“WE DISCUSS VANA’DIEL” is a series of conversations between Producer Matsui and special guests who are familiar with FINAL FANTASY XI (FFXI). Our eleventh guest is Yoshitada Iwata, who has been closely involved in Ragnarok Online (RO), an MMORPG which, like FFXI, is celebrating its 20th anniversary in 2022. In this third part, Producer Matsui and Mr. Iwata shared their ideologies regarding long-term MMORPG operations.
General Manager of Operations, Development Division, GungHo Online Entertainment, Inc. He joined the company as a GM in 2002, when RO was launched in Japan. In addition to leading the GM team, he was also involved in the development and operations of other MMORPGs, such as Emil Chronicle Online and Grandia Online. Since 2010, he has been overseeing numerous titles within the company as Executive General Manager.
Ragnarok Online is an online game for PC developed by Korean game development company Gravity, available all over the world since August 2002 (since December 2002 in Japan). Cutely deformed 2-dimensional characters and the 3-dimensional world are the game features.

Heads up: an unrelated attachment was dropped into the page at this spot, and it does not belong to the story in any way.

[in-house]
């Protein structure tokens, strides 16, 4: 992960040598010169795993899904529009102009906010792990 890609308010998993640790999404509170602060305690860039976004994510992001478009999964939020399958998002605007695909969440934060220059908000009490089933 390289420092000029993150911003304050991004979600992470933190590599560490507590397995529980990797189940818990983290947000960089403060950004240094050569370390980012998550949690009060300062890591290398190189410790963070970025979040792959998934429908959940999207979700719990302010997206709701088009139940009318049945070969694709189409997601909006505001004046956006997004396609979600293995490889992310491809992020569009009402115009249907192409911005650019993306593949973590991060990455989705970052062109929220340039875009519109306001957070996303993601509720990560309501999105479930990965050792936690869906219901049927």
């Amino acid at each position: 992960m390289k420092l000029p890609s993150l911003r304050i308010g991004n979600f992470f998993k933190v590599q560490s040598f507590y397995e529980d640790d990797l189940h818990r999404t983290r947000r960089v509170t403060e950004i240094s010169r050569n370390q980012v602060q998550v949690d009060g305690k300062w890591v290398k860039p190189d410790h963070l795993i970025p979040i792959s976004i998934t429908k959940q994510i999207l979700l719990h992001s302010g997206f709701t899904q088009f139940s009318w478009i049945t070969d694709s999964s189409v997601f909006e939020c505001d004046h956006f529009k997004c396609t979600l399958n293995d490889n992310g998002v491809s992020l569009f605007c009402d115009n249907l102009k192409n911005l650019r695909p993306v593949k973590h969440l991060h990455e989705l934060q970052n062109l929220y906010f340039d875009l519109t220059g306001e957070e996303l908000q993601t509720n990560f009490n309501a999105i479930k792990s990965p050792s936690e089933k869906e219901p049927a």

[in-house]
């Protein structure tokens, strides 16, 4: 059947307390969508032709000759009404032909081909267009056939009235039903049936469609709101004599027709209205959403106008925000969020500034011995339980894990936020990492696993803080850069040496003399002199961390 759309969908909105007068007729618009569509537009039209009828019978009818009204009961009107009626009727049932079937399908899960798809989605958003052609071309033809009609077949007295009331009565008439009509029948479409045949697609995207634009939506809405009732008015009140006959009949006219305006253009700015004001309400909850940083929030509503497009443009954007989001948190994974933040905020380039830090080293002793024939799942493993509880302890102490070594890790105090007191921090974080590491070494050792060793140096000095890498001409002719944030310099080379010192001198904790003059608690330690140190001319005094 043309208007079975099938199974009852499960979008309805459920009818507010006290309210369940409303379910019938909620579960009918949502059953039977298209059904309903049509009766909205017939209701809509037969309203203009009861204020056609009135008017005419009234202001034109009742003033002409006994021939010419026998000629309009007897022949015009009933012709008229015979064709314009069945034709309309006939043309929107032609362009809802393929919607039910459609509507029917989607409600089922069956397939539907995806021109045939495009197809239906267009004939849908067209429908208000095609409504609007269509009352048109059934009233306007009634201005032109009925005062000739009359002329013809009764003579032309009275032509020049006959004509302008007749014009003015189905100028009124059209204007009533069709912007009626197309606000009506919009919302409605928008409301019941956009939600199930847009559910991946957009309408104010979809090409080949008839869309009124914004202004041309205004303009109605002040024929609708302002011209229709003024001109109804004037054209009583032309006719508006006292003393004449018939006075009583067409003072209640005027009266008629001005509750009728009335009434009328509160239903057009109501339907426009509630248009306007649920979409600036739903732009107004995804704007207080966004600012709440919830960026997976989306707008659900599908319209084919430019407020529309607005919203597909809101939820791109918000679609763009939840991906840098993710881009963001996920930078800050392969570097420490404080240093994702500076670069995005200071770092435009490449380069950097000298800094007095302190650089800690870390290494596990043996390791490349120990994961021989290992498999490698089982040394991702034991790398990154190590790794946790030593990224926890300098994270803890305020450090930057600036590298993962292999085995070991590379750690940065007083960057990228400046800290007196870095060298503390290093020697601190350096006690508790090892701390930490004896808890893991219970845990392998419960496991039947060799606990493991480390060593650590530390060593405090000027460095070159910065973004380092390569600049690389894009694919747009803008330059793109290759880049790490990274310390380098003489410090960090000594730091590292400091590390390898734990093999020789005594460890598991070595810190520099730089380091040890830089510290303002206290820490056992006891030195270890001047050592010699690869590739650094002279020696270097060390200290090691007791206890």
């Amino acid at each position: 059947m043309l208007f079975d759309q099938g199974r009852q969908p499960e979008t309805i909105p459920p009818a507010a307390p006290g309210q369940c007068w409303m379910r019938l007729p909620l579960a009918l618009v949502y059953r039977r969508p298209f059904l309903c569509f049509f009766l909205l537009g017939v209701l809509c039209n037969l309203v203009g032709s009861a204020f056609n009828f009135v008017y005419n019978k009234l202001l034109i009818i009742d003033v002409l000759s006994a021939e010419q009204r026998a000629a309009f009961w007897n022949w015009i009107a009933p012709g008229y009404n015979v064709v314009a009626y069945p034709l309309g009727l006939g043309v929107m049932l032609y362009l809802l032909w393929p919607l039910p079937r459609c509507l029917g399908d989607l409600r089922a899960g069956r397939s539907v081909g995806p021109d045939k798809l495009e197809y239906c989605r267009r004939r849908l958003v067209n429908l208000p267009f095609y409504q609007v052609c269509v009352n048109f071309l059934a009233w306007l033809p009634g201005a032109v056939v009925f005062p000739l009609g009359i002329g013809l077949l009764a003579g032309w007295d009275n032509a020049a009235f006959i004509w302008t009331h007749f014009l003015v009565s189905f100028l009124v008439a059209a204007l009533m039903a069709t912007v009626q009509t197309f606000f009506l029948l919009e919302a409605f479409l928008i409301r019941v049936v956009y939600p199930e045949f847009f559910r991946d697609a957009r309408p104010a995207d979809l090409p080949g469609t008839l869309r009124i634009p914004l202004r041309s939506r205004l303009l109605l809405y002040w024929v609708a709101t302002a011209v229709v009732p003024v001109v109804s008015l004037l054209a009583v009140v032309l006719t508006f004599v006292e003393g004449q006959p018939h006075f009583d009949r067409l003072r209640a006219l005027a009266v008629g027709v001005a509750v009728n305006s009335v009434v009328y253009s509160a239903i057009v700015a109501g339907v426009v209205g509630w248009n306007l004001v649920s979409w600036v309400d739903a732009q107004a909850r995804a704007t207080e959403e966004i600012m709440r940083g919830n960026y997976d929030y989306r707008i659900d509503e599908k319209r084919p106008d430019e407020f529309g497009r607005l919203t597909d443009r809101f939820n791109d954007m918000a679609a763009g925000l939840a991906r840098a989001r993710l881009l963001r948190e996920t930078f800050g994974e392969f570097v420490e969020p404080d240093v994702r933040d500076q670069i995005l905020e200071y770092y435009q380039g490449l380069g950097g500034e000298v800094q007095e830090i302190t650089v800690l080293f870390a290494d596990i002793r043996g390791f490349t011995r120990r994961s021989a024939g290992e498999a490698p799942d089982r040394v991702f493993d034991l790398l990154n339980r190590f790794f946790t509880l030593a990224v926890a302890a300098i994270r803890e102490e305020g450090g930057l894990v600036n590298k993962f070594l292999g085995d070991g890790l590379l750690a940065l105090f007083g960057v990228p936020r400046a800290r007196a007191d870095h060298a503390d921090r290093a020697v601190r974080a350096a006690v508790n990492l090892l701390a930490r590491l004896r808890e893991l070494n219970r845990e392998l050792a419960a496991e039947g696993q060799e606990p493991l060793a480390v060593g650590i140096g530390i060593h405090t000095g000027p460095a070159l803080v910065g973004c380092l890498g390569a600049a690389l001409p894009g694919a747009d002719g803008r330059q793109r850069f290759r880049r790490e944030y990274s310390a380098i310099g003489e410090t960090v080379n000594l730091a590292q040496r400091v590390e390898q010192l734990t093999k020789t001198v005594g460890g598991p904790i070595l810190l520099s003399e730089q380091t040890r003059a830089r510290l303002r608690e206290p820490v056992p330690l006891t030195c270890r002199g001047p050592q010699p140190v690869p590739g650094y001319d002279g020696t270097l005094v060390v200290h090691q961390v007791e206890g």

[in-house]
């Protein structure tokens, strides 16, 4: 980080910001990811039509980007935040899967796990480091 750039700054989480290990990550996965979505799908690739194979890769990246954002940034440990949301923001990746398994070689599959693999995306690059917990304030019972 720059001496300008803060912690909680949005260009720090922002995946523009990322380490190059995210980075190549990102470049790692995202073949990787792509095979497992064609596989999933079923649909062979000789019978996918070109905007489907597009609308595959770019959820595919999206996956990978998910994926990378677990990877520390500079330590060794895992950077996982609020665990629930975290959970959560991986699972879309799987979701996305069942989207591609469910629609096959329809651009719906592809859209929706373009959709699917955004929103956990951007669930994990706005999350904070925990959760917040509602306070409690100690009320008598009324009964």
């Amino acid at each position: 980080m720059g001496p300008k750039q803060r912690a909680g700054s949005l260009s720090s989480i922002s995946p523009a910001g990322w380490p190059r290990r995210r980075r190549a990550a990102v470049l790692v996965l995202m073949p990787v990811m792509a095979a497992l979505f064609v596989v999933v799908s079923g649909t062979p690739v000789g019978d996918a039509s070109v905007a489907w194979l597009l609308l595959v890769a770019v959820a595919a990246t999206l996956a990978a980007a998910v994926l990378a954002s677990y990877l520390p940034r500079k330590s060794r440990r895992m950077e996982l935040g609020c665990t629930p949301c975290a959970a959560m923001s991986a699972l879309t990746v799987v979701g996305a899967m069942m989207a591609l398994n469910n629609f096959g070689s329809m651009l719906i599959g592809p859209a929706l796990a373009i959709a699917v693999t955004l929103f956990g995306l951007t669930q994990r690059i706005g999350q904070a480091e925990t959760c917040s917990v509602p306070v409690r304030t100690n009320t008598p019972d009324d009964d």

Operation ideologies of long-term MMORPGs
RO, like FFXI, will be celebrating its 20th anniversary in 2022. What are your honest thoughts on that, Mr. Iwata?
As I previously mentioned, RO is the title that got me started in the industry. It truly fills me with pride to know that the game is persevering even 20 years later. RO had me absolutely stunned when I first started playing, and it brings me joy to think that many others must have also felt the same way.
For many people, I’m sure their initial experience with online games is something they’ll never forget.